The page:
Here are some steps that should improve your credit score:
- Clean up your credit report: If the debts are not yours, write a debt dispute letter to creditors, collection agencies and reporting bureaus. Get credit report education and take steps to improving your credit score through on-time payments and paying off old debts.
- Make on-time payments. There might be no faster way to improve a credit score than making your payments on time every month. That is the biggest factor in computing your credit score.
- Keep card balances low. Only use credit cards when absolutely necessary and pay down balances aggressively.
- Don’t close unused cards. It’s great if you stop using a credit card, just don’t close it out. It helps your credit score in two ways: A) It helps on the “length of credit history” portion of your credit score and it improves your debt-to-income ratio.
- Contact a nonprofit credit counseling agency. Credit counselors will review your financial situation and help you set up a manageable budget. Once you get there, they will offer some options on how to pay down debt, which quickly will improve your score.
How Credit Agencies Define Bad Credit
FICO, Experian, Equifax and TransUnion, the major credit bureaus and agencies in the U.S., deal in numbers so you won’t get a solid definition from them of what bad credit is. They prefer numeric categories that allow consumers to float from one ranking to another in any given payment period.
Experian, Equifax and TransUnion use the Vantage Score method, which goes from 300 to 850. Experian says it keeps scores for 220 million consumers, almost one-third of which (28%) have bad credit.
Here is a chart produced by Experian with categories broken down by credit score and number of consumers in each category.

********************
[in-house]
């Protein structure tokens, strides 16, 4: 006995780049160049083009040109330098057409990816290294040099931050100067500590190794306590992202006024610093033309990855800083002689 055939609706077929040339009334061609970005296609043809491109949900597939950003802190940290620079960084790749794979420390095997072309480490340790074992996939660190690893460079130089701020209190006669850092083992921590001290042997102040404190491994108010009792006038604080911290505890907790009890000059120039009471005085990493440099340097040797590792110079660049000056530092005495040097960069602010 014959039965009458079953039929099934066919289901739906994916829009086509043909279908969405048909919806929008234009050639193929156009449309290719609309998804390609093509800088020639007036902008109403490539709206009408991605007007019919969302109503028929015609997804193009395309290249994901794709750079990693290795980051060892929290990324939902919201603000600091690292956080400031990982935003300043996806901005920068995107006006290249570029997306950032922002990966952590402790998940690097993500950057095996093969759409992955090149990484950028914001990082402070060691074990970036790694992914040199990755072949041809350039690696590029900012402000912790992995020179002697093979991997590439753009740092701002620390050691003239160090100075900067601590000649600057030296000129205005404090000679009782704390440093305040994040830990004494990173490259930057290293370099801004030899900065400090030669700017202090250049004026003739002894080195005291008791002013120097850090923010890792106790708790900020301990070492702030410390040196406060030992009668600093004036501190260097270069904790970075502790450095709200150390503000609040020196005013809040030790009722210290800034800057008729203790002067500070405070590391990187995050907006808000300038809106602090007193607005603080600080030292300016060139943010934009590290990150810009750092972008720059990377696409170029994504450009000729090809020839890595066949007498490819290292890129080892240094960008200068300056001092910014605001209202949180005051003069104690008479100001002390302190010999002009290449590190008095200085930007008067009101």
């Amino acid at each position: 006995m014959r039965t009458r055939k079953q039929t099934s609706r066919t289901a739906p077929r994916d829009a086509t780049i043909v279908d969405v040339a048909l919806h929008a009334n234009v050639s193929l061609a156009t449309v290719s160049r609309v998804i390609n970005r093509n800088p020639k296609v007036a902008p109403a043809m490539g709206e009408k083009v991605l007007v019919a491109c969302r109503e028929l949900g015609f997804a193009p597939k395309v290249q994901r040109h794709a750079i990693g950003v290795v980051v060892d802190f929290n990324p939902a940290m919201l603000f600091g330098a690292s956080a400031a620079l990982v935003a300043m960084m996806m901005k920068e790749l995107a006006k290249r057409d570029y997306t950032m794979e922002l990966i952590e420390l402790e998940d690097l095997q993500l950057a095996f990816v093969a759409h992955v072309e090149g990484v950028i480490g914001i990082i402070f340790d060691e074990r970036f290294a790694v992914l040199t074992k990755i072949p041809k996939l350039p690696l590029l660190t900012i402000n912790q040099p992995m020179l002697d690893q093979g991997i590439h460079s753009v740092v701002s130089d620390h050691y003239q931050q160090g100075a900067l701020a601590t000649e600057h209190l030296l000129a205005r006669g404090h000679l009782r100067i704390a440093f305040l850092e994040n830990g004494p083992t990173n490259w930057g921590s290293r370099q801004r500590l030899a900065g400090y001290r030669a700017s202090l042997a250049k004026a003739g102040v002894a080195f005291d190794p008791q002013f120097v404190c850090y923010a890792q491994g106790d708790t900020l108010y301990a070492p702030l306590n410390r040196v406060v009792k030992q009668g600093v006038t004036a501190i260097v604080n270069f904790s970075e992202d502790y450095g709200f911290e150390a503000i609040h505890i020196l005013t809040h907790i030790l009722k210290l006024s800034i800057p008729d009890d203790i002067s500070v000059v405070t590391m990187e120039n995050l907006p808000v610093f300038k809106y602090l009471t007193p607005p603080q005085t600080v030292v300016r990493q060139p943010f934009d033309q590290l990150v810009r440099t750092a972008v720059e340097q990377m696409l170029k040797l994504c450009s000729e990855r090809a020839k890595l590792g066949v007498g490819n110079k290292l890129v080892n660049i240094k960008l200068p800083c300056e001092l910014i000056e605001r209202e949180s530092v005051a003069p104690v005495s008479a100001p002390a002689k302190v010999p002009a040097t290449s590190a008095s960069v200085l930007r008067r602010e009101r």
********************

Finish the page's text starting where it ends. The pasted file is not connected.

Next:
From Super-Prime to Sub-Prime to Deep-Prime: Vantage Score Breakdown
- Super-Prime Credit Scores: 781-850 … 48.4 million people
- Prime Credit Scores: 661-780 … 79.2 million people
- Near Prime Credit Scores: 601-660 … 28.6 million people
- Sub-Prime Credit Scores: 500-600 … 50.6 million people
- Deep Sub-Prime Credit Scores: Below 500 … 11 million
FICO, the score most often used by lenders in credit decisions, also ranks consumers on a scale of 300-850, but the FICO scoreboard is a little more stringent.
The top end of the FICO scale is a more inclusive, but the bottom ends is far more demanding, which again emphasizes how bendable the definition is for bad credit. Here is FICO’s scale.
From Excellent to Poor to Bad: FICO Score Breakdowns
- Excellent credit: 750-or higher … 20.4%
- Good credit: 700-749
- Fair credit: 650-699
- Poor credit: 600-649
- Bad credit: Anything below 600 … 20.7%
A FICO survey in 2016 found that 20.4% of consumer were in the exceptional credit category (800-850) and about the same number (20.7%) were in the bad credit range (under 600).
The good news is that the number of people with bad credit has been declining every year since its peak of 25.5% in October 2010. In the six years since then, more than 17.5 million consumers have raised their credit scores above 600.
In fact, in 2016 the national average for FICO scores was 699, the highest in history.